Alunite forms from the action of sulfuric acids upon potassium rich feldspars in a process called "alunitization". The sulfuric acids accompany hydrothermal solutions, usually rich in certain ore metals. These solutions can result in large bodies of alunite, making alunite a rock forming mineral. As such, alunite can easily be mistaken for massive rock forming dolomite or limestone (calcite). An acid test should prove adequate in identification as alunite does not bubble even when powdered. Alunite also forms at volcanic fumaroles.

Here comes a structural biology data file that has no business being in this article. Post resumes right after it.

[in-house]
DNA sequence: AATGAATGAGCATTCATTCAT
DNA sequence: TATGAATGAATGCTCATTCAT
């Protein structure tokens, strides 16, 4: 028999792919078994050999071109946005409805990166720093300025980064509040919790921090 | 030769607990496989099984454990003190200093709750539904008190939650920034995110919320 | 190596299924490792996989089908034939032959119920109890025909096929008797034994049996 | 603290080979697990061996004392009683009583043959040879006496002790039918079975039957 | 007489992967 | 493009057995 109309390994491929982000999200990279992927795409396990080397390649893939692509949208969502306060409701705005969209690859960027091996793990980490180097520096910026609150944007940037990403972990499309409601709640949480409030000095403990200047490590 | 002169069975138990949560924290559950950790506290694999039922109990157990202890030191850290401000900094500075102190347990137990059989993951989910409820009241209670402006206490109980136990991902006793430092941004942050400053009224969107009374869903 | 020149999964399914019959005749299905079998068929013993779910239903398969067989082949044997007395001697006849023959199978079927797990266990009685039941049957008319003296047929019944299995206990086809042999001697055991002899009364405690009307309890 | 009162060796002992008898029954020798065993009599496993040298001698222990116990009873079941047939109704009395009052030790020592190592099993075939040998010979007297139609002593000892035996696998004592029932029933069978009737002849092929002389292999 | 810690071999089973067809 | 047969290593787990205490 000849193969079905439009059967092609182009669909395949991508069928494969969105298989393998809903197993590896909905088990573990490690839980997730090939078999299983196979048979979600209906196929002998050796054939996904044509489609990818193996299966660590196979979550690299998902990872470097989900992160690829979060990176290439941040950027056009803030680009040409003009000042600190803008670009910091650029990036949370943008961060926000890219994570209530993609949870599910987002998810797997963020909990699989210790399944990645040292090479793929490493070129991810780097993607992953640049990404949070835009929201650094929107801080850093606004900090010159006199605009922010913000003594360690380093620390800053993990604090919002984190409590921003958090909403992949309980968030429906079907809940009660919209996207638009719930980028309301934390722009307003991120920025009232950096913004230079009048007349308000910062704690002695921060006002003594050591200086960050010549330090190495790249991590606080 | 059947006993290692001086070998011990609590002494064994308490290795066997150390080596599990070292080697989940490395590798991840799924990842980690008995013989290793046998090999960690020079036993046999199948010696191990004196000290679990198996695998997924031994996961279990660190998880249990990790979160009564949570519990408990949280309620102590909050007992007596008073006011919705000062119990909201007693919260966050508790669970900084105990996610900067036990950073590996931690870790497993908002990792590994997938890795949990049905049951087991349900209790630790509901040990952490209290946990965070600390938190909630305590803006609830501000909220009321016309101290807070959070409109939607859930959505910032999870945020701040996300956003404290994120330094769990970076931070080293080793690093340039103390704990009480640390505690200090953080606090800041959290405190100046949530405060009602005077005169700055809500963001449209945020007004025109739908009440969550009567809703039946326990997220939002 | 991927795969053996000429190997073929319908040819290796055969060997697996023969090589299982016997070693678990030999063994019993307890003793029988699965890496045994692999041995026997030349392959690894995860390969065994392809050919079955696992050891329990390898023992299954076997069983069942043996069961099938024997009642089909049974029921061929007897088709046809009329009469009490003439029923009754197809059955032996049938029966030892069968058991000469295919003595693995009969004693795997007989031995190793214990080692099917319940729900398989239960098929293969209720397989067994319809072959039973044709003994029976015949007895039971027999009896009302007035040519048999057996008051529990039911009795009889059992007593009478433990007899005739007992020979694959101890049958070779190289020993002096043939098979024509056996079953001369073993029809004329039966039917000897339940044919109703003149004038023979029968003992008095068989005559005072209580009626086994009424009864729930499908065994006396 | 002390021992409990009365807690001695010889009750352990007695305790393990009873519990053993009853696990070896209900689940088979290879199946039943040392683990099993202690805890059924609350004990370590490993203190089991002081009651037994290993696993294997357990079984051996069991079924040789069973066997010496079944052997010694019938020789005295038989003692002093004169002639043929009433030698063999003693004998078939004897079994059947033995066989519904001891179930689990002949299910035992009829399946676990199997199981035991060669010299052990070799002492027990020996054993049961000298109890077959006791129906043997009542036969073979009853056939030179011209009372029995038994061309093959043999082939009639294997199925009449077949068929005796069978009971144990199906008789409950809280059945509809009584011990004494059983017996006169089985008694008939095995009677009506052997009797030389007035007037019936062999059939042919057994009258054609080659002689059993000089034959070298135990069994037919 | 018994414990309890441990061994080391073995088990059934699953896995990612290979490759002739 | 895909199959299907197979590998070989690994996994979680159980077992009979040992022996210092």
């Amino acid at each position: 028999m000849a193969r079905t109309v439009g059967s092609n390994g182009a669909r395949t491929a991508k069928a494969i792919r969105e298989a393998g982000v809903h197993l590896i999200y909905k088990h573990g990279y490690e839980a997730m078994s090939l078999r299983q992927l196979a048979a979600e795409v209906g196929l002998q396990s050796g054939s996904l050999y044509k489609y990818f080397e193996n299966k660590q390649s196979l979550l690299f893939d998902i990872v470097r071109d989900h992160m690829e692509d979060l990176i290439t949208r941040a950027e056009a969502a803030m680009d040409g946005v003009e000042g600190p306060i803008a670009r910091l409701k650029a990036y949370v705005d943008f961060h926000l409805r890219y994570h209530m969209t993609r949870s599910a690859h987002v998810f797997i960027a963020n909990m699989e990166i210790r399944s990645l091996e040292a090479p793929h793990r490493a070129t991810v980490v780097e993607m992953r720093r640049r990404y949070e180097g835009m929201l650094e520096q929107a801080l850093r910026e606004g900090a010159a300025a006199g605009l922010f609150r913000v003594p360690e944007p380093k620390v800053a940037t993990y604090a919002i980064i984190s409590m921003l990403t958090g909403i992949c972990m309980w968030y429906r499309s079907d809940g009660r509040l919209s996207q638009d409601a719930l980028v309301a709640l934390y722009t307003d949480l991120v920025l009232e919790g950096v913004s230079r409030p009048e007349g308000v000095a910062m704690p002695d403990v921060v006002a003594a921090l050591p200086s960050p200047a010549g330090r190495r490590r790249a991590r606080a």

The symmetry of alunite is the same as the members of the Tourmaline Group. Crystals of alunite however do not form prismatic crystals like those of the typical tourmaline mineral. Alunite's crystals are more flattened and resemble nearly cubic rhombohedrons. The "rhombohedrons" are actually a combination of two trigonal pyramids.
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